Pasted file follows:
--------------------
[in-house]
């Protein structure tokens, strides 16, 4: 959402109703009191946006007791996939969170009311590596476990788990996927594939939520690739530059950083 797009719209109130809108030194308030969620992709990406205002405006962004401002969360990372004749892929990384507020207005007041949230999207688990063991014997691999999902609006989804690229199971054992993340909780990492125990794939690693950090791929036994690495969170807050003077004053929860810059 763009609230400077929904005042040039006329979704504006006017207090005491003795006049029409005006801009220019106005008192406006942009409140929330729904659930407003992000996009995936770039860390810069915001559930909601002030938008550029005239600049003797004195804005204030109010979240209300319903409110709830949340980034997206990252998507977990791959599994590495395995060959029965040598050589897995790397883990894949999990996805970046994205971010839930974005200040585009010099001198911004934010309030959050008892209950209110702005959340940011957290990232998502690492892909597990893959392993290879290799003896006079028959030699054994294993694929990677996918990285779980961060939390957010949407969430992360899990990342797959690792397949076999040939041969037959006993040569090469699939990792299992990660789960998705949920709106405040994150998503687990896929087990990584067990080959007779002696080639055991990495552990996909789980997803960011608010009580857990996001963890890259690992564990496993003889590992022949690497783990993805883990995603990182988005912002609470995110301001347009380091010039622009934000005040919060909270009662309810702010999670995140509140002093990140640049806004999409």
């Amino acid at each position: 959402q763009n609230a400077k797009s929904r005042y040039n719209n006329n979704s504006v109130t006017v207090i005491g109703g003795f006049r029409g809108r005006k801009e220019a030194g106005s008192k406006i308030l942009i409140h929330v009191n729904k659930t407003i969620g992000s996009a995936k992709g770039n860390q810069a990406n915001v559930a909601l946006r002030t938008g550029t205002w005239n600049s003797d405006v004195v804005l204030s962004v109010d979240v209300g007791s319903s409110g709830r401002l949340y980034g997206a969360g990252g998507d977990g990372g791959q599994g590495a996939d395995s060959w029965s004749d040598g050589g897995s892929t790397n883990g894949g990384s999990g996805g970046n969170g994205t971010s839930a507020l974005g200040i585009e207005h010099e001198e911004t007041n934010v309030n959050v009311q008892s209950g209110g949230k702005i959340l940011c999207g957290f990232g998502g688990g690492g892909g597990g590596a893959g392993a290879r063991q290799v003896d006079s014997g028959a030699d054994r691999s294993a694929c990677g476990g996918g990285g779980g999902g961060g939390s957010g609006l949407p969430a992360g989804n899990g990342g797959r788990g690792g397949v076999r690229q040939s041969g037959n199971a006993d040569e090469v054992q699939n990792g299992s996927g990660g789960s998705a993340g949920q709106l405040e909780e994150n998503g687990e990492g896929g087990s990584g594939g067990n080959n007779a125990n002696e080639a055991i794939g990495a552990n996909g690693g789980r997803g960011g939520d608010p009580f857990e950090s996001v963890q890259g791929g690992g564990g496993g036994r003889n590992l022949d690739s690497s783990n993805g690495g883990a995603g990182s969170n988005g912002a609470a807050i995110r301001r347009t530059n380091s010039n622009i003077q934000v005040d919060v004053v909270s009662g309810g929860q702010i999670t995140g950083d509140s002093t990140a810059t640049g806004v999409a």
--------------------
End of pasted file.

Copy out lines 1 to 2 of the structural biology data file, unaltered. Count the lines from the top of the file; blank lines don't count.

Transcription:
[in-house]
């Protein structure tokens, strides 16, 4: 959402109703009191946006007791996939969170009311590596476990788990996927594939939520690739530059950083 797009719209109130809108030194308030969620992709990406205002405006962004401002969360990372004749892929990384507020207005007041949230999207688990063991014997691999999902609006989804690229199971054992993340909780990492125990794939690693950090791929036994690495969170807050003077004053929860810059 763009609230400077929904005042040039006329979704504006006017207090005491003795006049029409005006801009220019106005008192406006942009409140929330729904659930407003992000996009995936770039860390810069915001559930909601002030938008550029005239600049003797004195804005204030109010979240209300319903409110709830949340980034997206990252998507977990791959599994590495395995060959029965040598050589897995790397883990894949999990996805970046994205971010839930974005200040585009010099001198911004934010309030959050008892209950209110702005959340940011957290990232998502690492892909597990893959392993290879290799003896006079028959030699054994294993694929990677996918990285779980961060939390957010949407969430992360899990990342797959690792397949076999040939041969037959006993040569090469699939990792299992990660789960998705949920709106405040994150998503687990896929087990990584067990080959007779002696080639055991990495552990996909789980997803960011608010009580857990996001963890890259690992564990496993003889590992022949690497783990993805883990995603990182988005912002609470995110301001347009380091010039622009934000005040919060909270009662309810702010999670995140509140002093990140640049806004999409």